The Senate exercised its “nuclear option” on a stormy day in Washington (with a possible tornado 30 miles away) after the Democrats threatened a filibuster on the nomination of Neil Gorsuch (New York Times account ). That means that from now on, a simple majority will confirm Supreme Court appointments. If Republicans (counting Trump) stay in power for the next year, it will be pretty easy for them to stack the court.
I’m reasonably confident that the new nominees would regard marriage equality as settled law. But they won’t bend over backwards to protect LGBTQ people fired from jobs (even with some federal funding) over “religious freedom”, even if such incidents are uncommon and extreme. They probably will side with the 11th Circuit (rather than the 7th) on how Federal Civil Rights law is read with respect to some gender issues. They won’t help transgender people in states that don’t want to allow birth certificate changes. And so on.
Yet, I don’t join resistance movements over hopeless fights over appointments.
Ezra Klein has a video on Vox supporting Democrats’ protesting one last time, and thinks the filibuster should disappear anyway. I couldn’t find the right URL, so it’s on my Facebook book page right now, here.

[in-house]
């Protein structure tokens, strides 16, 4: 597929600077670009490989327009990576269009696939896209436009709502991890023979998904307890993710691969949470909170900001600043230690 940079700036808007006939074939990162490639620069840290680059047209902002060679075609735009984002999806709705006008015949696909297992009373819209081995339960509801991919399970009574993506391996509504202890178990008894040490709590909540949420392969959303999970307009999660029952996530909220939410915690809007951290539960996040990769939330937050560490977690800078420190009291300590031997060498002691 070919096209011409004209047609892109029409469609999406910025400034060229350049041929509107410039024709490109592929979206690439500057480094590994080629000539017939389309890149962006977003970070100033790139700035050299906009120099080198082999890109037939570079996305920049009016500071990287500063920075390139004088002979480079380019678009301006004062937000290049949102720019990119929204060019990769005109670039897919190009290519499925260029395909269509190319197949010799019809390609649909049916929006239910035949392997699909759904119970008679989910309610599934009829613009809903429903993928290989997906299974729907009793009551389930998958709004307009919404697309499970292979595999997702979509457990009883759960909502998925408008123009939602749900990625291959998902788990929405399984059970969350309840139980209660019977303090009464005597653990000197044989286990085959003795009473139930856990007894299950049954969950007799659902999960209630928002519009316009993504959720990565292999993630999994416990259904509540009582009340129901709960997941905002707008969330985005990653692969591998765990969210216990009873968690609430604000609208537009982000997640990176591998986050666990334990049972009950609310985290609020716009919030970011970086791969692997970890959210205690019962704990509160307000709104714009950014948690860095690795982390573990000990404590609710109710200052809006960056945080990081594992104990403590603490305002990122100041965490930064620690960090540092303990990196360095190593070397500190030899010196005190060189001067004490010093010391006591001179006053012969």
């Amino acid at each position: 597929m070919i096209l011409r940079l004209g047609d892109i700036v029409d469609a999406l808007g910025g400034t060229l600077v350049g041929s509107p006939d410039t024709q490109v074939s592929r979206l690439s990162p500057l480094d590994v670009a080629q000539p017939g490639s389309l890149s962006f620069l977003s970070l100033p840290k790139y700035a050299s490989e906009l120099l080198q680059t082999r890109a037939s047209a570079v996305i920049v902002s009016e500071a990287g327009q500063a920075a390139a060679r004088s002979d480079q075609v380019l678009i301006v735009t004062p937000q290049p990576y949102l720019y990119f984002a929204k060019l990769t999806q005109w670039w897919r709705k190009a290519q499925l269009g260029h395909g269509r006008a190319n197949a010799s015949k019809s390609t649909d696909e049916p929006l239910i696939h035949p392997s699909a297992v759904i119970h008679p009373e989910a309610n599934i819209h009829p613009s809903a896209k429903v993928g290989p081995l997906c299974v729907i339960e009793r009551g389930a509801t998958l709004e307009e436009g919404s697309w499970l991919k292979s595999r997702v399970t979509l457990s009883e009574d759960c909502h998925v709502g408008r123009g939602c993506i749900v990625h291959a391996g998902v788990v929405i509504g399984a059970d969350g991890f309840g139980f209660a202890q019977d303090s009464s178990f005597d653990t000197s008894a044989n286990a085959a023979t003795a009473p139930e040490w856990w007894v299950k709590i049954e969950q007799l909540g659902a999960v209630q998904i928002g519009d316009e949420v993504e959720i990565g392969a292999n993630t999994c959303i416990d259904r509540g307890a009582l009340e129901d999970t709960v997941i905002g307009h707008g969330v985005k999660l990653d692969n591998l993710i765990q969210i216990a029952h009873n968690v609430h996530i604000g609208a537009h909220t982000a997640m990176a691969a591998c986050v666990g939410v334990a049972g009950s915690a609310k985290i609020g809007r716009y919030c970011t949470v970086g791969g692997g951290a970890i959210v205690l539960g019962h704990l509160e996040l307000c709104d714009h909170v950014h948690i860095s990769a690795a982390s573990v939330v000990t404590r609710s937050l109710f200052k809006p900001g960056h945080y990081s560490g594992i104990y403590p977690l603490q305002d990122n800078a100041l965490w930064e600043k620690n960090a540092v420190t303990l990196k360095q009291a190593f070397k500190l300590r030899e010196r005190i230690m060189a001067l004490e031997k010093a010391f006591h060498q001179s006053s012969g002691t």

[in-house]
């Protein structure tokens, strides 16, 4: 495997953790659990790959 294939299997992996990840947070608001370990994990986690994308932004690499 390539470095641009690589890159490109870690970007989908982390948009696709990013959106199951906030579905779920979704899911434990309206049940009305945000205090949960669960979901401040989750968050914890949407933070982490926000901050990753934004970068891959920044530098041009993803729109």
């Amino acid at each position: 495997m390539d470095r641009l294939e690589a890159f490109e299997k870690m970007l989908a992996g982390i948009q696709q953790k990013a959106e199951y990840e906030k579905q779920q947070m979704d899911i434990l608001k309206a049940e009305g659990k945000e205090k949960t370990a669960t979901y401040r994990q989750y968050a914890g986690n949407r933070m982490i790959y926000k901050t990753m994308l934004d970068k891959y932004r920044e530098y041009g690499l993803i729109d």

I agree, the Senate should only confirm moderate judges who represent the people, regardless of whose party is in control. But, as Klein himself says, we have weak parties and strong partisanship.
I personally that that “original meaning” of anything has to be interpreted in light of science or technology that has developed since (and this particularly true of the Internet).
Elie Mystal has an article summarizing the case Trans Am Trucking v. Department of Labor, where Gorsuch dissented with a decision in favor of a truck driver who drove an unhitched cab instead of waiting for assistance in extreme cold, and was fired because company policy didn’t allow him to do that. Gorsuch interpreted the law very literally, even given unusual life and death circumstances. Franken grilled him on the confirmation hearings, and Democrats wanted to hang the disapproval on this case.
The ”nuclear option” had been used in 2013 for lower court judge confirmations.